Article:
|The "Talkie-XTAL" Grinding Kit|
Below is a photo of a kit marketed to radio amateurs for the grinding of war-surplus military crystals into the ham bands. The kit is manufactured by the Crystal Products Company of Kansas City, Missouri. The exact date of production is not certain, but it certainly was shortly after World War II. The crystal holder is marked as a "CR-1A/AR" and also marked with a U.S. Government manufacturer code of "CZX".
PHOTO OF KIT AND ITS CONTENTS
The kit appeared to have been furnished with a second unit which was probably similar to the Bliley AX-2. There are two slots for the rectangular electrodes. There are signs of them being slipped into the cuts into the interior slots. The back of the black crystal holder has a rotating plug (15/16" diameter) that can be removed with the tips of a needlenose pliers. I have never seen this holder before, but then again, I am no expert on the subject.
It is interesting to note that the burnt-orange color prominently used in this product is the same as was used by the American Radio Relay League and the Bliley Electric Company in the 1930s. I have yet to discover which group used the color first and may been copied by the other.
Below is an extract provides all that I know about the Crystal Products Company. If you can elaborate on this product or can provide corrections to the description, I would appreciate it.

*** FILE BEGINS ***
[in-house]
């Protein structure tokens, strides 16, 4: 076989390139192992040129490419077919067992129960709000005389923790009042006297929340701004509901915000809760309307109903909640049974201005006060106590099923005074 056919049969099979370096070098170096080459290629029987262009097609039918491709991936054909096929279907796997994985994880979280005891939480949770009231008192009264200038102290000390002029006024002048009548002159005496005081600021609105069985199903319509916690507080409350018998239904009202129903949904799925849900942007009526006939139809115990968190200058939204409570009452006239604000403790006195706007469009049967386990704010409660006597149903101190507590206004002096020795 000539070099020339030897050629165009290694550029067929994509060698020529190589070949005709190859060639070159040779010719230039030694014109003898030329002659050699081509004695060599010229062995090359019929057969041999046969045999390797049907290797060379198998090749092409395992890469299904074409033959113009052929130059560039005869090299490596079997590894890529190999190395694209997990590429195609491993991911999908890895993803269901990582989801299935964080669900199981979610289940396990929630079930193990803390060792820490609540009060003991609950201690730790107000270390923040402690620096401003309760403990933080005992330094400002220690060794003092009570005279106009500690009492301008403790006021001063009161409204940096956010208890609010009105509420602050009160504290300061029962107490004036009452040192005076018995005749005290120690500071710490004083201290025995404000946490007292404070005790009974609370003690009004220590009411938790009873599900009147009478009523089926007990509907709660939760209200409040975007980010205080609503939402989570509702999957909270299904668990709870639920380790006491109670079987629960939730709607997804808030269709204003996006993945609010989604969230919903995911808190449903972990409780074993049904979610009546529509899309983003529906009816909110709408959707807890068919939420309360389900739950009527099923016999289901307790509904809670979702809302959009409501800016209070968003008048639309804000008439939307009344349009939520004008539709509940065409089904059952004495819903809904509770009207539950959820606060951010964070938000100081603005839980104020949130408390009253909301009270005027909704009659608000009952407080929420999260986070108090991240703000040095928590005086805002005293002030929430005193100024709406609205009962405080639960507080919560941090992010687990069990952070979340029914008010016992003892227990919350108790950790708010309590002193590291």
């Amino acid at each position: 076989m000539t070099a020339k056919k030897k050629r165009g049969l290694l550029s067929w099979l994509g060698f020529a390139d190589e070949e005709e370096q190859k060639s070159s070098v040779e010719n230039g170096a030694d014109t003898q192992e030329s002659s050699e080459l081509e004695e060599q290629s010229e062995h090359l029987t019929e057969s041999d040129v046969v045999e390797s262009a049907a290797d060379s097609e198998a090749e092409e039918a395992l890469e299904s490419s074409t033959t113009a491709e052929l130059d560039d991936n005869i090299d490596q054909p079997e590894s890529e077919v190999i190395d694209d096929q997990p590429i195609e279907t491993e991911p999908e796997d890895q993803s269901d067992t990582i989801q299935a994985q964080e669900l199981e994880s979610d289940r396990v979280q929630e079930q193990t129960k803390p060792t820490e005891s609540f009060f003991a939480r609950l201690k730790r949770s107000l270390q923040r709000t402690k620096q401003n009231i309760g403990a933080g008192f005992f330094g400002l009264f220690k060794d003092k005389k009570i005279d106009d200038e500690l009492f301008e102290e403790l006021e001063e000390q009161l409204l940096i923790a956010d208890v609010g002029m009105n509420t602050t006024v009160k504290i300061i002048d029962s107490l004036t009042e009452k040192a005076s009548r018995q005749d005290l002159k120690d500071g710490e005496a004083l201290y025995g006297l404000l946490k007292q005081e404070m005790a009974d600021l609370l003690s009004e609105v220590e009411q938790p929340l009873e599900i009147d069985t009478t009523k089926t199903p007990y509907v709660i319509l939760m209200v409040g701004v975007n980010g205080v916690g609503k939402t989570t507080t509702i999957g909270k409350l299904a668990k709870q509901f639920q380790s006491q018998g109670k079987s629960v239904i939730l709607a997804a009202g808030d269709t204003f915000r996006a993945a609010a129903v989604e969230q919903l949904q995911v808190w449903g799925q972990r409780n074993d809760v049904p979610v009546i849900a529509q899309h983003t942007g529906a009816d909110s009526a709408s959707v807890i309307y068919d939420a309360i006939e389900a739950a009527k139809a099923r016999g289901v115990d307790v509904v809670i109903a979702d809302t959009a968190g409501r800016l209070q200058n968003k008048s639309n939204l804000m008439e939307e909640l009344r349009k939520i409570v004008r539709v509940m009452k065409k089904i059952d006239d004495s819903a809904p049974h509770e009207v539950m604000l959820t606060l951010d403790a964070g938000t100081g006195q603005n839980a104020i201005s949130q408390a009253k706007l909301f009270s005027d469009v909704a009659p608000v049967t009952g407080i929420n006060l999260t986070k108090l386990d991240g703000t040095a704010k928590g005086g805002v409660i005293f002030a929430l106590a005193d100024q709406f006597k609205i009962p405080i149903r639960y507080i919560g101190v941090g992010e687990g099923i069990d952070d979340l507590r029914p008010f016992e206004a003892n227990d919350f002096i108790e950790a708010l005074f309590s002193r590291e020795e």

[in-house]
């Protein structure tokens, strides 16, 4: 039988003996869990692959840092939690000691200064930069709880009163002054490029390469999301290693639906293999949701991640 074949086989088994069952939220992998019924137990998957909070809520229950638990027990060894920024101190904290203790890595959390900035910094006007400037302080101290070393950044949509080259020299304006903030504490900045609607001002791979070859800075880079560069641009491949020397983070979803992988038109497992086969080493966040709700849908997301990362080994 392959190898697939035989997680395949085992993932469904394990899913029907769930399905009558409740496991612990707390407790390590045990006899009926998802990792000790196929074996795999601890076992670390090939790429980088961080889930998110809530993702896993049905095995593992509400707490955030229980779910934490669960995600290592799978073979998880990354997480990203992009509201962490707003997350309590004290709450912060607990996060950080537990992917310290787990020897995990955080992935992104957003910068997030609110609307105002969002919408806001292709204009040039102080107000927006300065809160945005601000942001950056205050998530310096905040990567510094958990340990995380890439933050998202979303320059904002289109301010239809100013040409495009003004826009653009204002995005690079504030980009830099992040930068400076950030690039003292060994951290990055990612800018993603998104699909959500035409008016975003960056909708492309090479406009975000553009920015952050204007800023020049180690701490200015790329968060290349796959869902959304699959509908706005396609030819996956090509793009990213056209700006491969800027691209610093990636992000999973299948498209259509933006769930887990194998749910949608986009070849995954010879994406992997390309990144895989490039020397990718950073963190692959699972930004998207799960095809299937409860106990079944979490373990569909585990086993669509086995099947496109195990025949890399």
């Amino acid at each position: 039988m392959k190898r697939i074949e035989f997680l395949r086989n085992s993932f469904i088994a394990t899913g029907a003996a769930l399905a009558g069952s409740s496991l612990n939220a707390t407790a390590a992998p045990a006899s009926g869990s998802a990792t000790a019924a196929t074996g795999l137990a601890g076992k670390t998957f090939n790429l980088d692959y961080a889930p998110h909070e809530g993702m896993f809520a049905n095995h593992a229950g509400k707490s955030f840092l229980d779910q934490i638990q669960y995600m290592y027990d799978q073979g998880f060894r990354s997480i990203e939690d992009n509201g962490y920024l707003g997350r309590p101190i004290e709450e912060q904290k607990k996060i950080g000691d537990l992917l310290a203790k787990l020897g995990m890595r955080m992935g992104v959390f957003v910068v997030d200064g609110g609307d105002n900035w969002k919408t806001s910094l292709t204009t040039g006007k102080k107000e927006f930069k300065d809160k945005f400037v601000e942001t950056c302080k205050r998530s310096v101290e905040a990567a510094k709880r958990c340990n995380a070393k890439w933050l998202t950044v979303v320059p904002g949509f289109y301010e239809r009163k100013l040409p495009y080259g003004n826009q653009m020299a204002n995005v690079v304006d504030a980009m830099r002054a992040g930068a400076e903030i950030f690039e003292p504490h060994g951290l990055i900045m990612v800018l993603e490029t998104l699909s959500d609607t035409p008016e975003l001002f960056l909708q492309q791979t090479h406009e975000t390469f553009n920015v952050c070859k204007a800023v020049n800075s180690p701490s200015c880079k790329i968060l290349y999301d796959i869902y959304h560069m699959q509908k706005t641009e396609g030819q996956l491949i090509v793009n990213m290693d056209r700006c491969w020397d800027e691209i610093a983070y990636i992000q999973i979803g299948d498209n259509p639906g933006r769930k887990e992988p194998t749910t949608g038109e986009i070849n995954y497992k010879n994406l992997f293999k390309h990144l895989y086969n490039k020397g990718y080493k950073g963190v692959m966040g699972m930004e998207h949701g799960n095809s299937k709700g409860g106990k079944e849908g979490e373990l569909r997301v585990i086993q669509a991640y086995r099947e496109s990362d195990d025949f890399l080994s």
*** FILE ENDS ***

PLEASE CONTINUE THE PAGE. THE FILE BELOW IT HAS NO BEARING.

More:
A HISTORY OF THE QUARTZ CRYSTAL INDUSTRY IN THE USA
by Virgil E. Bottom, 3441 High
Meadows Dr., Abilene, Texas 79605
Extract from the "Proceedings" of the 35th Annual Frequency Control Symposium, pp. 3-12, 1981
"Soon thereafter Zeigler and George (Jack) McGrew organized a company called Crystal Products Co. Except for a small operation called Aerion, owned by the Aircraft Accessories Co., Crystal Products was the first crystal company in the Kansas City Area. All of the other factories in the area sprang from the company organized by McGrew and Zeigler.
By 1943 about 130 manufacturers were engaged in the production of crystal units. Twenty three of these were in the Chicago area, 20 in the New York area, 15 in the Carlisle area and 14 in the Kansas City area. The remainder were scattered over 20 states from Oregon to Florida and California to Massachusetts. The supervision of so many small plants, distributed over such an area was a major problem and the members of the staff of the QCS spent much time on travel duty instructing the new manufacturers, helping them with technical problems, correlating test equipment and settling arguments between them and the Signal Corps Inspectors".
A complete copy of this fine history can be found on the Web site of the IEEE.
Return to the Bliley Electric Company History site.